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Git Subtree Split as a Service
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Git Subtree Split as a Service

Subtree split takes the content of one repository and splits it into many smaller ones. This setup might be familiar from Symfony: all modifications go to the symfony/symfony repository then a subtree split service (like this) pushes the changes to the Symfony component repos, like symfony/event-dispatcher or symfony/framework-bundle. This makes it a lot easier to do changes in the Symfony project since one change probably effects more than one component.

Other examples of organizations using a subtree split are PHP-cache and PHP-translation.

When using this service you need to set up your master repository and configure what paths to split into other repositories, called mirror repositories. The mirrors should be considered as read only, thus you should NEVER push anything to them. After you configured your setup, we will create a web hook for the master repository and deploy keys for your mirrors. Whenever you push something to the master we will split the content and push to the appropriate mirrors.


Please read this carefully. The data in your mirror repositories will be overwritten, all changes will be ignored and lost. If your setup is not configured correctly, you may lose data. We do think this is very serious and will help and guide you as much as we can. We cannot take any responsibility for lost data.


This service is developed by Tobias Nyholm. The service is using the split.sh lite by Fabien Potencier.

If you have any comments, questions or feedback feel free to send me a tweet @tobiasnyholm.



Why do I need to split my package into smaller packages?

It is considered bad package design when there are users interested in a specific feature and they have to install loads of other classes to get that feature. Say that you are interested in Symfony's option resolver. Then you want to download only classes related to the option resolver, you do not want the full stack framework.

It is the same idea with PHP-cache. Redis adapter, Memcache adapter, APC adpater are all in separate packages and repositories. But since maintaining lots of repositories are tricky we want to keep all the adapters in one repository and to a subtree split.

Matthias Noback has written a great book about package design. Read about it here.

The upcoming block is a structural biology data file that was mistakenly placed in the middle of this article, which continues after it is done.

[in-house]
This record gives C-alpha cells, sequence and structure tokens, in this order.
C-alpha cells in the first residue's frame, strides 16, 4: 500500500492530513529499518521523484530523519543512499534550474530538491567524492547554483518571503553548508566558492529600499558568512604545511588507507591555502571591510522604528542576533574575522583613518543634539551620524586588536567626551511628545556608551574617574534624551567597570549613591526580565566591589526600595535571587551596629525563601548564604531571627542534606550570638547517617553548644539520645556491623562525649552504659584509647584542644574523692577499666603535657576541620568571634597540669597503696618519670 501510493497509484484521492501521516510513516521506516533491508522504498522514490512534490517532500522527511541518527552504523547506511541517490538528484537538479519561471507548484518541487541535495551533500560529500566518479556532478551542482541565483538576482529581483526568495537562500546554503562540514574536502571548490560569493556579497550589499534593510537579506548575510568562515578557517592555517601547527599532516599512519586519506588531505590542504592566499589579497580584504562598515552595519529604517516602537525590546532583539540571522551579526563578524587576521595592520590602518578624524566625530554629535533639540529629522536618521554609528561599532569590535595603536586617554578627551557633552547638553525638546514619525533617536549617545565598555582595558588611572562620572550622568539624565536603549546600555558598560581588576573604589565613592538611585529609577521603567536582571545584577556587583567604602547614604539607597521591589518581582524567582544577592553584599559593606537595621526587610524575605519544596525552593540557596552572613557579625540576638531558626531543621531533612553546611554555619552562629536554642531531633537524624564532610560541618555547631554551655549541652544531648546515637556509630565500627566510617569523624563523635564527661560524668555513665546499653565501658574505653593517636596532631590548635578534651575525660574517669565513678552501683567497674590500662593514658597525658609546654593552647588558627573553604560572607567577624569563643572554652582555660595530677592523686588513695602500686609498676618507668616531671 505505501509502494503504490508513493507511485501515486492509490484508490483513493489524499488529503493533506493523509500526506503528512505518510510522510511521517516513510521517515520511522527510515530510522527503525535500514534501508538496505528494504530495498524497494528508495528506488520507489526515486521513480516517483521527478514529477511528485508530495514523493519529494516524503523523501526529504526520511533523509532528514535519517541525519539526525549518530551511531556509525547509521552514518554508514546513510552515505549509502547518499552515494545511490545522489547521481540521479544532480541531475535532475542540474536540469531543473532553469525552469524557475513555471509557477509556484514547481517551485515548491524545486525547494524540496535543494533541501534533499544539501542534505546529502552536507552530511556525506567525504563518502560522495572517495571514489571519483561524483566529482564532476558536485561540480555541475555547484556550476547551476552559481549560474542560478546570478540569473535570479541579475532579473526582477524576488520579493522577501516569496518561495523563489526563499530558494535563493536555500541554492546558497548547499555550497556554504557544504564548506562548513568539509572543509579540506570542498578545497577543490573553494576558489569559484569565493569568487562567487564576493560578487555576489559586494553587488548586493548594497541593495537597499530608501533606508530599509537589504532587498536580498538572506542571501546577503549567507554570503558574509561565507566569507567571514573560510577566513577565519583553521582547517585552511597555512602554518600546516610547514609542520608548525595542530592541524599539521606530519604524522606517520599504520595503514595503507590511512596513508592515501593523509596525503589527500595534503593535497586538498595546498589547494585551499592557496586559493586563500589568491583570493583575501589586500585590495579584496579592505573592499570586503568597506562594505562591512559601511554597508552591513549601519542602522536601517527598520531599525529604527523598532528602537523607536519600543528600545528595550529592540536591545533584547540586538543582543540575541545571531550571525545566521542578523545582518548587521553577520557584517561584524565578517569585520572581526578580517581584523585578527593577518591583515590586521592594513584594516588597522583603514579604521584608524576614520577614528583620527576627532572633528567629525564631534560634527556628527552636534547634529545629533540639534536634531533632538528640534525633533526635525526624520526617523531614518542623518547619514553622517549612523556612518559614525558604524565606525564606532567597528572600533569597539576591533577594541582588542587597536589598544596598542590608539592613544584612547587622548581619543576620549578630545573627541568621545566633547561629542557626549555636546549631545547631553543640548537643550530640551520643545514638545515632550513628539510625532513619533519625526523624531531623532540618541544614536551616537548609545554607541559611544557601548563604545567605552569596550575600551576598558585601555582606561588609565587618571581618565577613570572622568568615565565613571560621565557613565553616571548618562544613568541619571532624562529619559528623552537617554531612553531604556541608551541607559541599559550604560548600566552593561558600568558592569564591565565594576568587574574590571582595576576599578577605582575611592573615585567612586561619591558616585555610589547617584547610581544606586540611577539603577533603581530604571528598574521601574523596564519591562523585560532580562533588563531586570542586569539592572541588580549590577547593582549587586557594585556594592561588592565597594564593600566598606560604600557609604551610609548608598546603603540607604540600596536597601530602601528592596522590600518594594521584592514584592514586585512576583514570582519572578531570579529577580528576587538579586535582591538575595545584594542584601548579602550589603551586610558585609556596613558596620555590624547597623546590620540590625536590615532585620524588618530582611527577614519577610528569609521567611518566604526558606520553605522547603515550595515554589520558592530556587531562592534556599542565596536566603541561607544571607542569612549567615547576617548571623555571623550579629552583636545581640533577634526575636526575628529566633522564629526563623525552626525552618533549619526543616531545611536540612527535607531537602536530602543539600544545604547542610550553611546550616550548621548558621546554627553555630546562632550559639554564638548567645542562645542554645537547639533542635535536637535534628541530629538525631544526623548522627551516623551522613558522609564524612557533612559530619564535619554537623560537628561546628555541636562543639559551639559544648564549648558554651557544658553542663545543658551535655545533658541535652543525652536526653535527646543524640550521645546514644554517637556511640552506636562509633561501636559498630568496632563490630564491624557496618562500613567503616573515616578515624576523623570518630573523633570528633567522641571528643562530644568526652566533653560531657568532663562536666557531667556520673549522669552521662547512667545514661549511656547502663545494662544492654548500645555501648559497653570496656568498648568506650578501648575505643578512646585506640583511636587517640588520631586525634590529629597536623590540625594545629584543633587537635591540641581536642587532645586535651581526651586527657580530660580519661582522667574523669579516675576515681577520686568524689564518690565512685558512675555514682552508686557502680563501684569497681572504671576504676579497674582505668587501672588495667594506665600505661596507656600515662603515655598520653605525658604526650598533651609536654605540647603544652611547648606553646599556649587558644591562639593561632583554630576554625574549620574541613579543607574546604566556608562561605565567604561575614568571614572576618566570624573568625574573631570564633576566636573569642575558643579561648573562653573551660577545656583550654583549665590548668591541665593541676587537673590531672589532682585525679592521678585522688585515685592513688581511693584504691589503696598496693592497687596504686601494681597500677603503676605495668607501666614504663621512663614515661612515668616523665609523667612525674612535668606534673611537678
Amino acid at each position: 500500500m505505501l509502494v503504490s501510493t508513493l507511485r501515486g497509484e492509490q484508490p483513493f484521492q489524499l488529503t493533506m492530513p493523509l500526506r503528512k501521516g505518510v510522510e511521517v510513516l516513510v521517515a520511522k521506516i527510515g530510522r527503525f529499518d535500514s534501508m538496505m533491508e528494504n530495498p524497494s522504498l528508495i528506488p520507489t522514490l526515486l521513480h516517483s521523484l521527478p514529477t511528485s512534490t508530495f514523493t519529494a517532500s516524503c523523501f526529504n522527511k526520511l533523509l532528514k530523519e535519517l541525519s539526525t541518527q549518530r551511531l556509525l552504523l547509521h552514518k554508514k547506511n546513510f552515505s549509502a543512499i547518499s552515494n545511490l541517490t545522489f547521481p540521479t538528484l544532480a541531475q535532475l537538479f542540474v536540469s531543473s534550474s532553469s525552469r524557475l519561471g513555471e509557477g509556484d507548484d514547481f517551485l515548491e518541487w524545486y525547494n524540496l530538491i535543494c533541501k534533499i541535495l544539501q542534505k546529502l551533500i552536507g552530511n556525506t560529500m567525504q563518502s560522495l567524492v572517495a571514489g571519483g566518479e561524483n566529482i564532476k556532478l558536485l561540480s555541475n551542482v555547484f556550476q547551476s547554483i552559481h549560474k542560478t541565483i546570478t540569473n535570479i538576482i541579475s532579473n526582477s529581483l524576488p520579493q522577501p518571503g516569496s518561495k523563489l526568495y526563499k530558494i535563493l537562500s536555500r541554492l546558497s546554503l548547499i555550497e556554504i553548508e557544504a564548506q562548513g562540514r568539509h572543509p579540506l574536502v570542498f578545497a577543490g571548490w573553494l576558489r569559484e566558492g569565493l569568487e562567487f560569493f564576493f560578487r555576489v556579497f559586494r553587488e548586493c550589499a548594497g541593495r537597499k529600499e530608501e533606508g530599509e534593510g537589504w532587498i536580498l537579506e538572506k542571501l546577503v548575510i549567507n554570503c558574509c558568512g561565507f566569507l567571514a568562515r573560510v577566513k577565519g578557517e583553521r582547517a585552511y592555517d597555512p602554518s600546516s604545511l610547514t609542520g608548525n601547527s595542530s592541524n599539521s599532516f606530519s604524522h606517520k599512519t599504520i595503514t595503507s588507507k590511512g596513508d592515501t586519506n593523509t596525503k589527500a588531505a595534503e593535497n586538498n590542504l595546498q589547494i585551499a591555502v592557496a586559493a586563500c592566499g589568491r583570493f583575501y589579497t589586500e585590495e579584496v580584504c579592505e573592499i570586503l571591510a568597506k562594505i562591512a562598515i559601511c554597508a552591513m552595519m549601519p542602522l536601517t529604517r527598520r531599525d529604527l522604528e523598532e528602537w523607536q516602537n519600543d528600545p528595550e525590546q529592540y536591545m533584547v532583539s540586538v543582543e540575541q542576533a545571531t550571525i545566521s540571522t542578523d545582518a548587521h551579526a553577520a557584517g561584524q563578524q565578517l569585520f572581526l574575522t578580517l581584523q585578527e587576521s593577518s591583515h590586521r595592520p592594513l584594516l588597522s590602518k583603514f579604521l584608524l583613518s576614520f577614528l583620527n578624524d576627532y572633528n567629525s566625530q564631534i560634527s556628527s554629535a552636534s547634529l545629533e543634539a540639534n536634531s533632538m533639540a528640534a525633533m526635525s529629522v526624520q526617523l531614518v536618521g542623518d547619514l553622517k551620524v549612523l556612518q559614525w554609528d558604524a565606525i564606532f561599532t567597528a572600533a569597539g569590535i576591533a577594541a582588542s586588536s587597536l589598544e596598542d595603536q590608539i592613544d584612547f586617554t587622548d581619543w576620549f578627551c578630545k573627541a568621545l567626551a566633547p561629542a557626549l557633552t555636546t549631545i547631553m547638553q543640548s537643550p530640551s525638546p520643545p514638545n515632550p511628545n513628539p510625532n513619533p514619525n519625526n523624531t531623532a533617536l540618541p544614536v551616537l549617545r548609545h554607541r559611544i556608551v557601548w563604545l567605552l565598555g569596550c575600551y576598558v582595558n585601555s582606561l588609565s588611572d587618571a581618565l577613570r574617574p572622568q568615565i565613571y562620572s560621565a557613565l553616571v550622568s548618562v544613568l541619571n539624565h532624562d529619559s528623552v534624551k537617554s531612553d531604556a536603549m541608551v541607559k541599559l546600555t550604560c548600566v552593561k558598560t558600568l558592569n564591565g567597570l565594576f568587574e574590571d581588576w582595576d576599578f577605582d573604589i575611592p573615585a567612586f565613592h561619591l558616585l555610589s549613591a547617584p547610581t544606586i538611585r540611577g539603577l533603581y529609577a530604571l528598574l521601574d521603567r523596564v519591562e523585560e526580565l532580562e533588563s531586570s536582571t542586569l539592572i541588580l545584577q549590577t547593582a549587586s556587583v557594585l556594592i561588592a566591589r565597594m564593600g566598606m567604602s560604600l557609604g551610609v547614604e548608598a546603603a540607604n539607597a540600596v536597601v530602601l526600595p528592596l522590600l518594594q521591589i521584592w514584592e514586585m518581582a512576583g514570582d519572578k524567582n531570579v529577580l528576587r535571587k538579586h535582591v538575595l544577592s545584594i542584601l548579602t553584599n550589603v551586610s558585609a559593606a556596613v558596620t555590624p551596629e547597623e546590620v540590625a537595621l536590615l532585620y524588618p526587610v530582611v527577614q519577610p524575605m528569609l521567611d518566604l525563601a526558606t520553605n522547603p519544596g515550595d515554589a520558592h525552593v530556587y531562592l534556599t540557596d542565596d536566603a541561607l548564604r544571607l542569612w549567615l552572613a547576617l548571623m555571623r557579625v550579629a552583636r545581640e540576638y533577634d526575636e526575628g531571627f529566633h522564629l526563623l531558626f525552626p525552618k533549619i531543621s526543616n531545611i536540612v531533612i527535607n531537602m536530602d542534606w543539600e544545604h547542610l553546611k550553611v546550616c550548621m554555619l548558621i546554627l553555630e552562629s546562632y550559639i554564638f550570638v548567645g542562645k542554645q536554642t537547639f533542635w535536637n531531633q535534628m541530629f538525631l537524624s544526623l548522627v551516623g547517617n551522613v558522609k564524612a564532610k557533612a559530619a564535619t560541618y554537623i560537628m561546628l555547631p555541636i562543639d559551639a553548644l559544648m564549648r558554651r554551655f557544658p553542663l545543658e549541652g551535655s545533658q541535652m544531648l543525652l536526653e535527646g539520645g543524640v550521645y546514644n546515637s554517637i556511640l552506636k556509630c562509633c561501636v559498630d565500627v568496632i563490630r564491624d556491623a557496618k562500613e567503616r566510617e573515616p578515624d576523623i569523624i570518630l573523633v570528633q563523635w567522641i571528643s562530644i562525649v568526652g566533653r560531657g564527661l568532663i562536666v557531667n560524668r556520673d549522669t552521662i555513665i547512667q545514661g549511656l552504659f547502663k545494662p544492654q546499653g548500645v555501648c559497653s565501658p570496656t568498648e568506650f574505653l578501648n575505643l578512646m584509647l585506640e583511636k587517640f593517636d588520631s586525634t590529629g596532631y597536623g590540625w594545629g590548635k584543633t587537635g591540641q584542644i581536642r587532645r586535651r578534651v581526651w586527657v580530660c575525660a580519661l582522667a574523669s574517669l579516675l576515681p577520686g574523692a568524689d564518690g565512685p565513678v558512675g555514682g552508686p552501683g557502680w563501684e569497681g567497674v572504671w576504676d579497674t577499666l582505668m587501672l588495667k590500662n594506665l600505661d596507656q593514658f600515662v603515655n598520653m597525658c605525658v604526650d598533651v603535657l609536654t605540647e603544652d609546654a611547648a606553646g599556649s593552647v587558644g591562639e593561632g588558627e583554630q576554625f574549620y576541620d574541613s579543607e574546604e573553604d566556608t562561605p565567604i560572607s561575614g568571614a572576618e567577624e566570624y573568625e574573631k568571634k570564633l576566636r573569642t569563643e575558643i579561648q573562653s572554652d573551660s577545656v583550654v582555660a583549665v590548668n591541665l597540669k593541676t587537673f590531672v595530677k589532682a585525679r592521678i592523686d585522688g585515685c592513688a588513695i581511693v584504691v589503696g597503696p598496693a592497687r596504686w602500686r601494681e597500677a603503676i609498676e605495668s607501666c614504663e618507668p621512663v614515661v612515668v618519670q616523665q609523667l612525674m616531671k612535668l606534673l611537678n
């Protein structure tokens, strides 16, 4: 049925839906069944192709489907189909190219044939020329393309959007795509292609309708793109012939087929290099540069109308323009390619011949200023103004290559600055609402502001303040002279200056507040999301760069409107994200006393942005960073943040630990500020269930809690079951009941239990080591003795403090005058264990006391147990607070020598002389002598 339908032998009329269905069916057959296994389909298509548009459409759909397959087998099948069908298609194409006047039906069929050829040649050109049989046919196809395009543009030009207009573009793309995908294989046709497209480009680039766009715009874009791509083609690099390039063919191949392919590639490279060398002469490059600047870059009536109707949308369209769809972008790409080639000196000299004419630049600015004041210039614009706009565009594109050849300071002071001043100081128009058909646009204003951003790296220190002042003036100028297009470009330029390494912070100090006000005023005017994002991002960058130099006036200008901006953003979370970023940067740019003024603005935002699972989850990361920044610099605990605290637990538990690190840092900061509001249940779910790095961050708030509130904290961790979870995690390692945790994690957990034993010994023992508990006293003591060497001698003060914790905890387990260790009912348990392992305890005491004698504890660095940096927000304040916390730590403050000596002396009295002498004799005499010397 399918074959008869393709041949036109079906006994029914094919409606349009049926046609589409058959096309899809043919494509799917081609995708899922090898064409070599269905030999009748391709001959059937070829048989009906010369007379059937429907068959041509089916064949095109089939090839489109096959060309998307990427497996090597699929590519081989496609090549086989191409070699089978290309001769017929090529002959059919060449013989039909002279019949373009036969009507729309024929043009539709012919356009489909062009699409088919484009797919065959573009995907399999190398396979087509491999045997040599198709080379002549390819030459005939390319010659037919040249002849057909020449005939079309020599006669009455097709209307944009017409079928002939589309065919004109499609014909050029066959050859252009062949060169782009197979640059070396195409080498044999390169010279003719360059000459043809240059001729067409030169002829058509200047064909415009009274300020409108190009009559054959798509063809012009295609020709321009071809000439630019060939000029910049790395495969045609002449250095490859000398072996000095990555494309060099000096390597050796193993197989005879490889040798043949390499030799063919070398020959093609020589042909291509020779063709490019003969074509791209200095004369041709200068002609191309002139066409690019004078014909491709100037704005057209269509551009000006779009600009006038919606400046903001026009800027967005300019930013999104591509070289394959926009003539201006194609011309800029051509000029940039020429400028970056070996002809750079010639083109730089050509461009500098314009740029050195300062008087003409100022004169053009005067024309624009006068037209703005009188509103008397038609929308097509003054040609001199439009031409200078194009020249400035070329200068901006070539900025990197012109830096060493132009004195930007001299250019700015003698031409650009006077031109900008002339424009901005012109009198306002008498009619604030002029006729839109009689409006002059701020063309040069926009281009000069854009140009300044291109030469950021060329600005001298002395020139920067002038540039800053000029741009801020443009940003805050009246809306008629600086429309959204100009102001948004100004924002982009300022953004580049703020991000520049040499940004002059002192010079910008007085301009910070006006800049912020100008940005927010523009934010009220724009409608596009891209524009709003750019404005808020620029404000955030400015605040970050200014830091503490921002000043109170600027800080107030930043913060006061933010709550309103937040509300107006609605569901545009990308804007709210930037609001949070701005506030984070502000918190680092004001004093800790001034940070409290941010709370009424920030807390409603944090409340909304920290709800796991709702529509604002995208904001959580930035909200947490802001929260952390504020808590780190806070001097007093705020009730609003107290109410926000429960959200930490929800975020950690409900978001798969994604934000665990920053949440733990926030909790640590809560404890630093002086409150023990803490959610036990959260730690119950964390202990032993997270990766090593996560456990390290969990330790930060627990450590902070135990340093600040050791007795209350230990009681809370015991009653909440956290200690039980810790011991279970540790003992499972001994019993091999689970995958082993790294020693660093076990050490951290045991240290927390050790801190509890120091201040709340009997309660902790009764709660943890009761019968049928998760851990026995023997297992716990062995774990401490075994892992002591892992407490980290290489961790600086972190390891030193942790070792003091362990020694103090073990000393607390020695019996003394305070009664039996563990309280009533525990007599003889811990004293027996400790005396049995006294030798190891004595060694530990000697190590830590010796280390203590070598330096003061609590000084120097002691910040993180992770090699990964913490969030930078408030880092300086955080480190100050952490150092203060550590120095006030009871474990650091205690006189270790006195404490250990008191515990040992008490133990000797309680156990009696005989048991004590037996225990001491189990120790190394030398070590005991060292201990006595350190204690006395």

What is a "master"?

A master repository is the repository you work with. Like symfony/symfony. All PRs and commits goes to that repo. From the master we do a "git subtree split" to your configured mirrors.

What are "mirrors"?

A mirror repository is a read only repository. You use it to create smaller packages on packagist. Much like PHP-cache does. They have all their cache adapters in a separate package.

Are my access tokens and deploy keys secure?

One should always take security is very seriously. We store all sensitive data encrypted and the source code has been vetted for security vulnerabilities by trusted developers and by automated tools.

How is this different from Split.sh?

Split.sh is a great tool by Fabien Potencier. However, it is not a service. You need to run the commands yourself for every push. A service will help you register hooks and deploy keys and run the split command when needed.

The private version of Split.sh, that is used by Symfony, is awesome. It has a lot of features that this service never will compete with. (At least not in a near future.)

Will this service be open sourced?

I'm not sure to be honest. It feels scary to open source a service in which people put a lot of trust to and security breaches will be fatal. On the other hand, that is the reason why you should open source something.

The source is not open at the moment.

Why is only GitHub supported?

Do you need anything else? Join us and we can try to support it together.

Can I get feature XYZ?

Of course, let's talk about it and you are free to contribute.

This service is great. How do I give you all my money?

No need to. Just be kind and help others to do open source development.

I found an issue, what do I do?

Just send me a DM on twitter: @tobiasnyholm